Reflected beams are received by the main and auxiliary receiving channels of the probe at a reception step 42. As explained above, the main and auxiliary reflected signals are received simultaneously by probe 26, and are generated by scanner 22 by multiplying the output signals from transducers 30 by main and auxiliary apodization coefficients, corresponding to the respective beam patterns chosen for each channel.

Each sample of the signal VM received by the main receiving channel, relating to a specific angle and range, comprises two components. The first component, denoted S, is the desired signal reflected from the region of interest. The second component, denoted CM, originates from clutter, i.e., relates to irrelevant directions or ranges:


V M =S+C M

The following assumptions are made regarding the reflected signal characteristics:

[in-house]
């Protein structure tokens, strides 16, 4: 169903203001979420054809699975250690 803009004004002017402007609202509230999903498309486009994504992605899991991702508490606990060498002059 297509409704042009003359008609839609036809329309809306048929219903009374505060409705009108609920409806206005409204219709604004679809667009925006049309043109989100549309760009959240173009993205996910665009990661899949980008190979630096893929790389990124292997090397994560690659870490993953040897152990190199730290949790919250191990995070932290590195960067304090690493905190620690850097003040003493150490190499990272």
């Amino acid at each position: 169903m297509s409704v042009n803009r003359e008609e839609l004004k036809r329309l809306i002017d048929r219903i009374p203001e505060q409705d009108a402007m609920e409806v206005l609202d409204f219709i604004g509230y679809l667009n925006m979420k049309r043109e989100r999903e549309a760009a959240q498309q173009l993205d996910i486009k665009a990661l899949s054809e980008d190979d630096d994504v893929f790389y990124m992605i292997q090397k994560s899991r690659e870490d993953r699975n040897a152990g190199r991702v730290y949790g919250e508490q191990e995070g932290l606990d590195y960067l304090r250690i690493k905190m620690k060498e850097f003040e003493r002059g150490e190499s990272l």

• 1. Ultrasonic clutter typically originates from highly reflective elements that are not necessarily point-like (e.g., sections of the ribcage). Consequently, the clutter contribution is the integral over all irrelevant angles (and ranges), with each angle given a phase and magnitude according to the receiving channel beam pattern. Nevertheless, in most practical cases the clutter may still be represented as a single dominant reflector.
  • 2. The clutter is typically strong in comparison with the level of the desired signal.
  • 3. The temporal variation of clutter reflectors is typically slow compared to the frame refresh rate of the imaging system. In other words, the clutter autocorrelation time is relatively long. Hence, when considering a small number of consecutive frames, the clutter may be considered constant rather than random.
  • 4. When moving structures, such as the heart, are imaged, the desired signal reflected from the region of interest has a relatively short autocorrelation time, due, for example, to the rapid cardiac wall motion. This effect is magnified by “speckle noise,” characteristic of ultrasonic imaging, which causes significant signal variations even for slight movements.